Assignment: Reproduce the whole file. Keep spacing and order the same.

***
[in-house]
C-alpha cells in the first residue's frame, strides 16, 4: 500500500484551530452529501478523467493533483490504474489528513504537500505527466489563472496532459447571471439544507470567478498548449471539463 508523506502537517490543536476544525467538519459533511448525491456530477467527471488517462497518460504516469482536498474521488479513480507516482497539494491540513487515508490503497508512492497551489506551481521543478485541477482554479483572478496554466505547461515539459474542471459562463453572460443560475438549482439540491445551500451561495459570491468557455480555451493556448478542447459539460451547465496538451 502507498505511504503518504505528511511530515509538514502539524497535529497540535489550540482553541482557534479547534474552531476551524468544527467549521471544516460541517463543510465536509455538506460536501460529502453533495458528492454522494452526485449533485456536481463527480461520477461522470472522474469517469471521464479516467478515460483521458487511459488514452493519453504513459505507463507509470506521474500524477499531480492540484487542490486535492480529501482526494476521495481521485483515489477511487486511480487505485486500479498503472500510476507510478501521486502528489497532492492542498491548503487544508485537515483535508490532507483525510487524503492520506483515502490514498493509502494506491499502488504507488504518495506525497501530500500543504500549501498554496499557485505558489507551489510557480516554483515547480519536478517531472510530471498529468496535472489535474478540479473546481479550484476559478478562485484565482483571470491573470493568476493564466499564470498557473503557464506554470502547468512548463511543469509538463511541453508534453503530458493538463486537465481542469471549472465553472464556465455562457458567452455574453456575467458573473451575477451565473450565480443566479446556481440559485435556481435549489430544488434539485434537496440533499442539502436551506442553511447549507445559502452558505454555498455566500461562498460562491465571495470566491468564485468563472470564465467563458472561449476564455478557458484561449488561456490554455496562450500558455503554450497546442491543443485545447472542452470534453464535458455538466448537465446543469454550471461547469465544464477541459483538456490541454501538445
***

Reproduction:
[in-house]
C-alpha cells in the first residue's frame, strides 16, 4: 500500500484551530452529501478523467493533483490504474489528513504537500505527466489563472496532459447571471439544507470567478498548449471539463 508523506502537517490543536476544525467538519459533511448525491456530477467527471488517462497518460504516469482536498474521488479513480507516482497539494491540513487515508490503497508512492497551489506551481521543478485541477482554479483572478496554466505547461515539459474542471459562463453572460443560475438549482439540491445551500451561495459570491468557455480555451493556448478542447459539460451547465496538451 502507498505511504503518504505528511511530515509538514502539524497535529497540535489550540482553541482557534479547534474552531476551524468544527467549521471544516460541517463543510465536509455538506460536501460529502453533495458528492454522494452526485449533485456536481463527480461520477461522470472522474469517469471521464479516467478515460483521458487511459488514452493519453504513459505507463507509470506521474500524477499531480492540484487542490486535492480529501482526494476521495481521485483515489477511487486511480487505485486500479498503472500510476507510478501521486502528489497532492492542498491548503487544508485537515483535508490532507483525510487524503492520506483515502490514498493509502494506491499502488504507488504518495506525497501530500500543504500549501498554496499557485505558489507551489510557480516554483515547480519536478517531472510530471498529468496535472489535474478540479473546481479550484476559478478562485484565482483571470491573470493568476493564466499564470498557473503557464506554470502547468512548463511543469509538463511541453508534453503530458493538463486537465481542469471549472465553472464556465455562457458567452455574453456575467458573473451575477451565473450565480443566479446556481440559485435556481435549489430544488434539485434537496440533499442539502436551506442553511447549507445559502452558505454555498455566500461562498460562491465571495470566491468564485468563472470564465467563458472561449476564455478557458484561449488561456490554455496562450500558455503554450497546442491543443485545447472542452470534453464535458455538466448537465446543469454550471461547469465544464477541459483538456490541454501538445